A property developer has complained that local authorities’ planning rules were acting as an “impediment” to large housing projects being built, in a recent letter to Minister for Housing Darragh O’Brien.
Bartra, founded by developer Richard Barrett, criticised planning policy in South Dublin County Council, where it said the local authority was holding up significant residential housing developments.
In a September 23rd letter, Bartra called for Mr O’Brien to issue a directive to councils “clarifying the need for a less prescriptive approach” when it came to drawing up plans for where developments should be permitted or blocked.
The correspondence, from Hazel Jones, strategic planning director at Bartra, said the council often refused planning permission for projects that were later approved by An Bord Pleanála (ABP).
‘It’s about value for money. So, people feel that when they come in, they’re being charged reasonable prices’
Ms Jones shared an analysis of 11 cases where planning permission had been sought for housing developments in the Tallaght area over recent years, which she said together would deliver nearly 4,000 homes.
The correspondence said the council had recommended planning permission be refused in 90 per cent of cases. In five of the cases, ABP overturned the local authority’s ruling and granted approval to build, she said.
Ms Jones said if planning decisions had solely been left to the council “there would be 830 less residential units under construction” at present. The letter said the developer was currently applying for permission for the third time for a residential development in Cookstown, Tallaght.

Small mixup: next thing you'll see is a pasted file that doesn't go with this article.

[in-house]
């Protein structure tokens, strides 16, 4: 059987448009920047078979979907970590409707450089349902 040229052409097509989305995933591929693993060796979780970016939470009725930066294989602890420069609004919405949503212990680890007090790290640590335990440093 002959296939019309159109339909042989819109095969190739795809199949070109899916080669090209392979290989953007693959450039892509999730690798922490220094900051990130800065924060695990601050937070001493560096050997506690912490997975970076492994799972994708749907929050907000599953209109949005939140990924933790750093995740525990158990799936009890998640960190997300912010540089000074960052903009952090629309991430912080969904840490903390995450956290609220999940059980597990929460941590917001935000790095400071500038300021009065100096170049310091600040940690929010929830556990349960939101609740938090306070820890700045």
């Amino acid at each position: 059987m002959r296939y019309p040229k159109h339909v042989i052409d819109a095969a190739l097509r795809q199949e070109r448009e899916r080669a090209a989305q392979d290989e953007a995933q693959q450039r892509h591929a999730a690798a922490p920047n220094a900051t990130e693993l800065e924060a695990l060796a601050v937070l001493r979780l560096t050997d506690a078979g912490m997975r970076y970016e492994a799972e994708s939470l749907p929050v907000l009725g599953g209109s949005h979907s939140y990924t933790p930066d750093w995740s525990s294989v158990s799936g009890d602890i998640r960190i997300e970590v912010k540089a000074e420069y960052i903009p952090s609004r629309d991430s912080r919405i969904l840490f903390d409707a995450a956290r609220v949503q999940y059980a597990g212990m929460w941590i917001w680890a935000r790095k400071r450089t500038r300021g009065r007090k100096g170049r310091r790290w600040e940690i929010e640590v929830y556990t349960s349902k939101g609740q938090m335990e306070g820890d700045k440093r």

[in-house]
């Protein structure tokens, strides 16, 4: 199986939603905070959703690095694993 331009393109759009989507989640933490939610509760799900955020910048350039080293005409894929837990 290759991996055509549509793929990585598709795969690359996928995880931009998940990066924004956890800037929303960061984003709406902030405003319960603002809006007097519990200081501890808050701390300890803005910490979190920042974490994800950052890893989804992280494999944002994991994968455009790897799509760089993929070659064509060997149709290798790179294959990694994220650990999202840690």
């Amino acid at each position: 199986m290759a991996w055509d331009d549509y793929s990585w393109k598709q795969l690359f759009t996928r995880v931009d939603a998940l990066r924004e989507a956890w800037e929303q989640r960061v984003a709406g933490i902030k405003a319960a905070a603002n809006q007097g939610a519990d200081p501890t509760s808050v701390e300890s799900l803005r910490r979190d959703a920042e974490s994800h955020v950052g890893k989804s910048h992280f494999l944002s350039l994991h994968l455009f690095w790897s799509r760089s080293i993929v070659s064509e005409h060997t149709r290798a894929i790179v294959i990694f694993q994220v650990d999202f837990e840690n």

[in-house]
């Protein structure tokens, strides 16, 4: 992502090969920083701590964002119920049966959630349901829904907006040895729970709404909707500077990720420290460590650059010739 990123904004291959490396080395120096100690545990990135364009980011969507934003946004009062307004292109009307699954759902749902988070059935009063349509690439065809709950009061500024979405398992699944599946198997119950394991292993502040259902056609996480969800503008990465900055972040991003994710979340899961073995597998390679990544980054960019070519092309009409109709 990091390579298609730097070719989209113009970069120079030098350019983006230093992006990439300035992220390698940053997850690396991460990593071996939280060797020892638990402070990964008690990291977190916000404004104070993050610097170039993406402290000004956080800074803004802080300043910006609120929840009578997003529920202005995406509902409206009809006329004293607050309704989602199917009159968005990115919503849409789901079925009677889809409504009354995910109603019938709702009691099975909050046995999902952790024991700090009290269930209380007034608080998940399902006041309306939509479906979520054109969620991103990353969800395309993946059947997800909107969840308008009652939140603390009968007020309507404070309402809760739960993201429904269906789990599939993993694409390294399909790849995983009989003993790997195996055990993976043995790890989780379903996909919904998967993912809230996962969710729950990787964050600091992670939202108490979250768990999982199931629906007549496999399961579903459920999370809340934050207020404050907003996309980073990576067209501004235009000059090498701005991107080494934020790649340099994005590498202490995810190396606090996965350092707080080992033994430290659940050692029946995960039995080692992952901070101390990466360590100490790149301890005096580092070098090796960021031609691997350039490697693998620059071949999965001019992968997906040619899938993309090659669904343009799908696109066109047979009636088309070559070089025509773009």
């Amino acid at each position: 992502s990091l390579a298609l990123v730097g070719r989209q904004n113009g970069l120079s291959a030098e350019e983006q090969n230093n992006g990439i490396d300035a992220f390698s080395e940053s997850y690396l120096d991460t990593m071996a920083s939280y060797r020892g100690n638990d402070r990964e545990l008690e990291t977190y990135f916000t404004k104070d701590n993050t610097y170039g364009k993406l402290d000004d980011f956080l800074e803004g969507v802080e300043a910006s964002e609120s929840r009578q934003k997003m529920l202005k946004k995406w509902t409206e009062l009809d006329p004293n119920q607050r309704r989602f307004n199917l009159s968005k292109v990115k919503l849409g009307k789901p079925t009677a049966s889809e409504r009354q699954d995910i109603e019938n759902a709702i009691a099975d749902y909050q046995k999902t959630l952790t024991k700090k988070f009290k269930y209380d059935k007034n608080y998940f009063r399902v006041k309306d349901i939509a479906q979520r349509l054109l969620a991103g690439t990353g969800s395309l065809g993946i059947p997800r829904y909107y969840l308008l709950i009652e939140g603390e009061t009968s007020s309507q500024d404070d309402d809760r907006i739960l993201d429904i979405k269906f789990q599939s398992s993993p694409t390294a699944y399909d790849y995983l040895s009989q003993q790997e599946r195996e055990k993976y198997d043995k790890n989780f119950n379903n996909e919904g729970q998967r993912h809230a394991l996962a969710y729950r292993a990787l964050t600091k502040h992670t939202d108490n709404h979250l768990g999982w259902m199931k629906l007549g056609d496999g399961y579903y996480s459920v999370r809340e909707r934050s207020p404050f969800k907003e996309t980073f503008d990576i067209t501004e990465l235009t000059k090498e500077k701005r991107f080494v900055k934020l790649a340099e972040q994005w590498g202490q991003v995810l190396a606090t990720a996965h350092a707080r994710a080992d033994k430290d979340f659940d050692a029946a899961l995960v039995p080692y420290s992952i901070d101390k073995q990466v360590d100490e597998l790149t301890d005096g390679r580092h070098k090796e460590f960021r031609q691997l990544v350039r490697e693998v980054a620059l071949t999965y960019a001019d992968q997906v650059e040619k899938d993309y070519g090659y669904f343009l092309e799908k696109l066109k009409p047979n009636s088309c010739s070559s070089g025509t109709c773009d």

South Dublin County Council had adopted “unsuitable standards and obligations” when it came to requirements for height or density of housing projects, in both its overall county development plan and local area plans, she said.
The current policies undermined the “viability” of large housing projects, particularly on brownfield sites, she said.
“We bring this matter to your attention not to seek your intervention but to make you aware of the consequences of overly prescriptive development plans and local area plans,” she told the Minister.
The letter said while Bartra was highlighting problems it faced in South Dublin County Council, “other local authorities are equally culpable”.
“Plans which are interpreted to prohibit good development, later allowed by ABP, are clearly not fit for purpose,” Ms Jones said. The correspondence was released to The Irish Times under the Freedom of Information Act.
In a November 1st response, Mr O’Brien said he was planning to introduce “a significant programme of planning reform”.
The Minister said the reforms would be aimed at providing more certainty when it came to planning applications.
“It is agreed that [council] plans should not be so prescriptive that they would preclude what may be appropriate forms of development in particular contexts,” he said.
Department of Housing officials and the office of the Attorney General were in the process of reviewing the current Planning and Development Act, he said. Mr O’Brien added he planned to bring forward a new planning Bill “within the coming weeks”.